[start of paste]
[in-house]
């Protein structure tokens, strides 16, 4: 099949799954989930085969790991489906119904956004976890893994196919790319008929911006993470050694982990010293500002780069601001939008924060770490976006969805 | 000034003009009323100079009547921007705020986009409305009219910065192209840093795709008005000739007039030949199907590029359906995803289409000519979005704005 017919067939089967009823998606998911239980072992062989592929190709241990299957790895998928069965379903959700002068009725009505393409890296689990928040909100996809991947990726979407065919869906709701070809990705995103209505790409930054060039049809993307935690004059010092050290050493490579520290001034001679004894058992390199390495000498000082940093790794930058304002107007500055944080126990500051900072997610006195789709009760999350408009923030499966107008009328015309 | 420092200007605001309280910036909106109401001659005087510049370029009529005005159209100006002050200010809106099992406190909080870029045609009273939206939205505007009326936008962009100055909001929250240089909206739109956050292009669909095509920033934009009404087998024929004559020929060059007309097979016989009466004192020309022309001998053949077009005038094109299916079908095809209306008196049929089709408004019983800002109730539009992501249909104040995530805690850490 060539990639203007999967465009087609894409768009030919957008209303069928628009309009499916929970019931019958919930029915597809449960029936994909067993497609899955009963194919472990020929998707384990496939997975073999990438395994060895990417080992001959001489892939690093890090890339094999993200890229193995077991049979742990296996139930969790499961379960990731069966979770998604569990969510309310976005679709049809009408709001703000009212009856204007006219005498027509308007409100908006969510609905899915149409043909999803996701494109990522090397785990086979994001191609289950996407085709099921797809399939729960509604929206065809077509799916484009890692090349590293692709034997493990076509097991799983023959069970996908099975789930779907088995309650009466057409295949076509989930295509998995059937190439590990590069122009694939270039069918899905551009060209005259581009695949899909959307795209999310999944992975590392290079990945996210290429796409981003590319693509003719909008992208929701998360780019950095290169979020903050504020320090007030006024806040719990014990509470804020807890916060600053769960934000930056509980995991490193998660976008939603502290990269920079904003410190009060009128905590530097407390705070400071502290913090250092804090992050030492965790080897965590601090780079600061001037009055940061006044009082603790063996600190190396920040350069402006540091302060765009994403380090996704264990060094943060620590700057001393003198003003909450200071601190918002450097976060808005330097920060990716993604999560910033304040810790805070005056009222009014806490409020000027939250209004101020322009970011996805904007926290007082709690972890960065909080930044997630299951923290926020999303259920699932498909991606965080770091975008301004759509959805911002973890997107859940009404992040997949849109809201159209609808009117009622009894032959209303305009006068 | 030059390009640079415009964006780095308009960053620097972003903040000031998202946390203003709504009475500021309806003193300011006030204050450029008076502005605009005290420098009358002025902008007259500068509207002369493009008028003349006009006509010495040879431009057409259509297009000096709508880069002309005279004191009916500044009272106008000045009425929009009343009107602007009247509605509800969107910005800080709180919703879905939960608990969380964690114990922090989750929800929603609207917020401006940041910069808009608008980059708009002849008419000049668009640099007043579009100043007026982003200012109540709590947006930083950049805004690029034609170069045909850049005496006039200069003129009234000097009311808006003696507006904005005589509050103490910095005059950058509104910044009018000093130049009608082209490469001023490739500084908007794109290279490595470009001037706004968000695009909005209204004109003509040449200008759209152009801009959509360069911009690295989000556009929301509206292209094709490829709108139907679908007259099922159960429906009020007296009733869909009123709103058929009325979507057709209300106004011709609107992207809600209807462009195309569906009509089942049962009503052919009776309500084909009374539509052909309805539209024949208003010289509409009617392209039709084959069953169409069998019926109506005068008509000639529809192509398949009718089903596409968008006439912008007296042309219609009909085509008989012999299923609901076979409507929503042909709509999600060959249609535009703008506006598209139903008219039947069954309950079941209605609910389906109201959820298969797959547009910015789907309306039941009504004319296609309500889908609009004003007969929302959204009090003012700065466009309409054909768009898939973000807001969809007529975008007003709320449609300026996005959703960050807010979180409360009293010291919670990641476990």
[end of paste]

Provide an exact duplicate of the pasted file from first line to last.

[in-house]
């Protein structure tokens, strides 16, 4: 099949799954989930085969790991489906119904956004976890893994196919790319008929911006993470050694982990010293500002780069601001939008924060770490976006969805 | 000034003009009323100079009547921007705020986009409305009219910065192209840093795709008005000739007039030949199907590029359906995803289409000519979005704005 017919067939089967009823998606998911239980072992062989592929190709241990299957790895998928069965379903959700002068009725009505393409890296689990928040909100996809991947990726979407065919869906709701070809990705995103209505790409930054060039049809993307935690004059010092050290050493490579520290001034001679004894058992390199390495000498000082940093790794930058304002107007500055944080126990500051900072997610006195789709009760999350408009923030499966107008009328015309 | 420092200007605001309280910036909106109401001659005087510049370029009529005005159209100006002050200010809106099992406190909080870029045609009273939206939205505007009326936008962009100055909001929250240089909206739109956050292009669909095509920033934009009404087998024929004559020929060059007309097979016989009466004192020309022309001998053949077009005038094109299916079908095809209306008196049929089709408004019983800002109730539009992501249909104040995530805690850490 060539990639203007999967465009087609894409768009030919957008209303069928628009309009499916929970019931019958919930029915597809449960029936994909067993497609899955009963194919472990020929998707384990496939997975073999990438395994060895990417080992001959001489892939690093890090890339094999993200890229193995077991049979742990296996139930969790499961379960990731069966979770998604569990969510309310976005679709049809009408709001703000009212009856204007006219005498027509308007409100908006969510609905899915149409043909999803996701494109990522090397785990086979994001191609289950996407085709099921797809399939729960509604929206065809077509799916484009890692090349590293692709034997493990076509097991799983023959069970996908099975789930779907088995309650009466057409295949076509989930295509998995059937190439590990590069122009694939270039069918899905551009060209005259581009695949899909959307795209999310999944992975590392290079990945996210290429796409981003590319693509003719909008992208929701998360780019950095290169979020903050504020320090007030006024806040719990014990509470804020807890916060600053769960934000930056509980995991490193998660976008939603502290990269920079904003410190009060009128905590530097407390705070400071502290913090250092804090992050030492965790080897965590601090780079600061001037009055940061006044009082603790063996600190190396920040350069402006540091302060765009994403380090996704264990060094943060620590700057001393003198003003909450200071601190918002450097976060808005330097920060990716993604999560910033304040810790805070005056009222009014806490409020000027939250209004101020322009970011996805904007926290007082709690972890960065909080930044997630299951923290926020999303259920699932498909991606965080770091975008301004759509959805911002973890997107859940009404992040997949849109809201159209609808009117009622009894032959209303305009006068 | 030059390009640079415009964006780095308009960053620097972003903040000031998202946390203003709504009475500021309806003193300011006030204050450029008076502005605009005290420098009358002025902008007259500068509207002369493009008028003349006009006509010495040879431009057409259509297009000096709508880069002309005279004191009916500044009272106008000045009425929009009343009107602007009247509605509800969107910005800080709180919703879905939960608990969380964690114990922090989750929800929603609207917020401006940041910069808009608008980059708009002849008419000049668009640099007043579009100043007026982003200012109540709590947006930083950049805004690029034609170069045909850049005496006039200069003129009234000097009311808006003696507006904005005589509050103490910095005059950058509104910044009018000093130049009608082209490469001023490739500084908007794109290279490595470009001037706004968000695009909005209204004109003509040449200008759209152009801009959509360069911009690295989000556009929301509206292209094709490829709108139907679908007259099922159960429906009020007296009733869909009123709103058929009325979507057709209300106004011709609107992207809600209807462009195309569906009509089942049962009503052919009776309500084909009374539509052909309805539209024949208003010289509409009617392209039709084959069953169409069998019926109506005068008509000639529809192509398949009718089903596409968008006439912008007296042309219609009909085509008989012999299923609901076979409507929503042909709509999600060959249609535009703008506006598209139903008219039947069954309950079941209605609910389906109201959820298969797959547009910015789907309306039941009504004319296609309500889908609009004003007969929302959204009090003012700065466009309409054909768009898939973000807001969809007529975008007003709320449609300026996005959703960050807010979180409360009293010291919670990641476990």